Taking a weekend journey from Cape Town, it is along this wending drive that one can find Africa’s most southerly meerkat colony.

Highly ethical and conscientiously managed, the Oudtshoorn Five Shy Meerkat Tour is open to the public, with up to 20 guests sharing the morning with the habituated mob at any one time.


The one daily visit sets off before dawn, gathering at one of several locations, depending on the colony’s movements overnight. Guests are informed of the protocols in place to protect the wild meerkats, and are then able to sit back and relax in the crisp Southern Cape morning with fresh coffee, to await the emergence of the colony.

As the day warms they appear, and visitors will spend two thrilling hours observing the meerkats’ morning activities and interactions. 

The Five Shy Meerkat tour doesn’t possess the exclusivity or wilderness setting of other destinations, though it remains a wild animal experience, the meerkats free to roam and not confined in any way.

What makes this an excellent excursion is its ability to be included in a coastal road trip, and all within a couple of hours of Cape Town, making it incredibly convenient for those seeking meerkats but not able to visit the other, more remote locations.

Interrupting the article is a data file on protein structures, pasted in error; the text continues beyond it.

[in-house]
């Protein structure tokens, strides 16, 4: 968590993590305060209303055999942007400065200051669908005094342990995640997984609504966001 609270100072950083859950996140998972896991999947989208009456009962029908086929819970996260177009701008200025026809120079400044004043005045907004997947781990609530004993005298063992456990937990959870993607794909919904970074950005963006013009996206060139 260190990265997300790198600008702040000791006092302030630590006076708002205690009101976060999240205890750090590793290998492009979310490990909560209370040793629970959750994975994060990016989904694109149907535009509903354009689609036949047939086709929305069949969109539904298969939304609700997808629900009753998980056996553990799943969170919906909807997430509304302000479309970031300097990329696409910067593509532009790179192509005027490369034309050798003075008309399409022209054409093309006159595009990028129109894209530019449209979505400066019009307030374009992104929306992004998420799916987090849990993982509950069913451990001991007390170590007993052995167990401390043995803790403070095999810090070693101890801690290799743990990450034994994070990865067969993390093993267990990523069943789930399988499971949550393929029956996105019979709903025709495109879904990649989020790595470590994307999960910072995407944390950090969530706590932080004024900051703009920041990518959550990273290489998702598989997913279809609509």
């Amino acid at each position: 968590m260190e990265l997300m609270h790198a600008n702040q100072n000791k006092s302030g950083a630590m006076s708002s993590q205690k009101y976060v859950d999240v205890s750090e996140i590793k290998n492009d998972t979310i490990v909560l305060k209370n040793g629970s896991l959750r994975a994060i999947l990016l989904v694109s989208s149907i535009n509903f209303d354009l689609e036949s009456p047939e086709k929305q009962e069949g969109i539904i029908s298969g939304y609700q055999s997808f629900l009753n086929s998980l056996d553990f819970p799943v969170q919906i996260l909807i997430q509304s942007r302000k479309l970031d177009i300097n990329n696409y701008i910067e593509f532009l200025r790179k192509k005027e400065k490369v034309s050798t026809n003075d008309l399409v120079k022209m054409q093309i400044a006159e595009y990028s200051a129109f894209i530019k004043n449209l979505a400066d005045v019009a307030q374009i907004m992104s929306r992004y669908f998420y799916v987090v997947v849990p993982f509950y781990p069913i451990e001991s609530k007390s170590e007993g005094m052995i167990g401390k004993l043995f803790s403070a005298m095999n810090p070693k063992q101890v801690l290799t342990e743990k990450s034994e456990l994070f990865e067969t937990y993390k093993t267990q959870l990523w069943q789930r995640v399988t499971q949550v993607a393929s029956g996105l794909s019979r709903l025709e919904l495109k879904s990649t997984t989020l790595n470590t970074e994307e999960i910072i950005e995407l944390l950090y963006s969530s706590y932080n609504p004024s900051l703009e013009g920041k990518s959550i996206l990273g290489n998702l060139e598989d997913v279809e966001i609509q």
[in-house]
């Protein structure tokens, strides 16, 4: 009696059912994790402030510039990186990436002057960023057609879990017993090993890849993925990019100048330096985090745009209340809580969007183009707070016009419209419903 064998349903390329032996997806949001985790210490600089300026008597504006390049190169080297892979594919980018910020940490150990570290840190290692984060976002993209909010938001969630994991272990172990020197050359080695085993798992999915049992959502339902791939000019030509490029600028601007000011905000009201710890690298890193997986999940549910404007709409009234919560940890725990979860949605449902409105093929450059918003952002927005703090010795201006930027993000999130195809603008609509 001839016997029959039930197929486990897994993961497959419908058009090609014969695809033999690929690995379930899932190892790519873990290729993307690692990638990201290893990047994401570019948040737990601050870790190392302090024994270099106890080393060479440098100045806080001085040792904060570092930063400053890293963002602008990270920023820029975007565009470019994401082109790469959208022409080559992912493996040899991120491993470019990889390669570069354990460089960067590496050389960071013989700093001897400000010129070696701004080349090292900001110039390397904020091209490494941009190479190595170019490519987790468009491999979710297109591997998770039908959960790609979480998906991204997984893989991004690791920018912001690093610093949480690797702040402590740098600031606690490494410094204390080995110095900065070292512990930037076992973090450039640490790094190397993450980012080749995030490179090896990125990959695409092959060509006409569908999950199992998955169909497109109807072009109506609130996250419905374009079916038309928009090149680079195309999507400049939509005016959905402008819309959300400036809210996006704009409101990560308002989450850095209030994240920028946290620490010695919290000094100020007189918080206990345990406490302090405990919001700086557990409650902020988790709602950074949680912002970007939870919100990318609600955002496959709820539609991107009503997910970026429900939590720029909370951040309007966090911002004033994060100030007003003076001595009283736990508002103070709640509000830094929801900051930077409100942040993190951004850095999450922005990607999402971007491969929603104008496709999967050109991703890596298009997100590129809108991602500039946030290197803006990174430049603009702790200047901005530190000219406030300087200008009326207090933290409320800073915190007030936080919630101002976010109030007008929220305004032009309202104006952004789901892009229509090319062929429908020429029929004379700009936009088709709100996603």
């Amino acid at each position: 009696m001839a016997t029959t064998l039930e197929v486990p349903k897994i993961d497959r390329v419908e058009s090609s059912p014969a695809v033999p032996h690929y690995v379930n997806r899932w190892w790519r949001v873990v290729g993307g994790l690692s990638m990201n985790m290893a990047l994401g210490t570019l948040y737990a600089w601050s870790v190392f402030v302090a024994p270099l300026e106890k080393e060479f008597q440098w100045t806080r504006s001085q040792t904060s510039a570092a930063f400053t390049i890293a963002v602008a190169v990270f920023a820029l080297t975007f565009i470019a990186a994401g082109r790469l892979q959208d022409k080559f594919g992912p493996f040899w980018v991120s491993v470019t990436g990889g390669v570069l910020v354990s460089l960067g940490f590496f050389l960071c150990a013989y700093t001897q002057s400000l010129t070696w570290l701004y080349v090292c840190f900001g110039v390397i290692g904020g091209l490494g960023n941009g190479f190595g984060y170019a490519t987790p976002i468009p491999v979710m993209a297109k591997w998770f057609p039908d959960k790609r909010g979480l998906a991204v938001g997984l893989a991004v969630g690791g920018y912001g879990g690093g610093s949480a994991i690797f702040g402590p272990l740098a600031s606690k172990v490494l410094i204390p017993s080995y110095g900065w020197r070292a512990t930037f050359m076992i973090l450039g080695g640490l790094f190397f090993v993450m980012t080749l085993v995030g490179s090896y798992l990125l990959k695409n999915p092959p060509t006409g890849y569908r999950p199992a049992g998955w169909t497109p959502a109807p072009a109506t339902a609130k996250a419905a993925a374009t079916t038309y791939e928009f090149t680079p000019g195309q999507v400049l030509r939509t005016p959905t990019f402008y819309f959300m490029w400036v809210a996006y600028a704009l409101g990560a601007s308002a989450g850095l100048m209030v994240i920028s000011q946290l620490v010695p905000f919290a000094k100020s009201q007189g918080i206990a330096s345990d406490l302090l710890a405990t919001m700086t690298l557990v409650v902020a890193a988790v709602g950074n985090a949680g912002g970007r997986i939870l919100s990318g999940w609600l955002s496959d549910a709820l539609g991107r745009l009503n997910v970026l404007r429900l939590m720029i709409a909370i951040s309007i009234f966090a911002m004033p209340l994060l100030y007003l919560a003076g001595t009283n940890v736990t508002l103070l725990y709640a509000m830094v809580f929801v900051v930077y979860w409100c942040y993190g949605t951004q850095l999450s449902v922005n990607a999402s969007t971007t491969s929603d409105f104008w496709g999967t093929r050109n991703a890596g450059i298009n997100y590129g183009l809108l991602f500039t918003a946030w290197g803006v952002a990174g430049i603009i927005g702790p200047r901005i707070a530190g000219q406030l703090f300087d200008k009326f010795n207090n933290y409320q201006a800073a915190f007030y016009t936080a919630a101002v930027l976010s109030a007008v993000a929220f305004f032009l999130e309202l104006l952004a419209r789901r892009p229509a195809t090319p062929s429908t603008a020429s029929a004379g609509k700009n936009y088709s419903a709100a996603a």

Though charmingly adorable, meerkats are a small aspect of a larger safari experience and just one checkbox on a far more extensive list of animals to see. Meerkat habitat is often spectacularly unique, so beyond spending your time pretending to be a log in hopes that they might climb on you, there are plenty of valid reasons to visit them. Typically, a meerkat excursion will take about two hours, so will form a small part of a day’s itinerary.

Meerkat populations are often said to be habituated. This is distinctly different from their being tamed, trained or domesticated to any degree. For animals that are poached, habituation can have a highly negative impact, making them easy prey for humans, for whom they develop a disregard. However, meerkats are not poached and their semi-permanent dens lie within stringently protected conservancies. 

Their habituation is beneficial in several ways, helping rangers and guides monitor the colony’s health, scientists to research and reserves to benefit from tourist income.

If meerkats – or any of Africa’s wonderful creatures – are on your wishlist, discuss the possibility of visiting their territory with your Travel Designer, who will be able to recommend the best locations and time of year for your itinerary.


Header Image: ©Tswalu Kalahari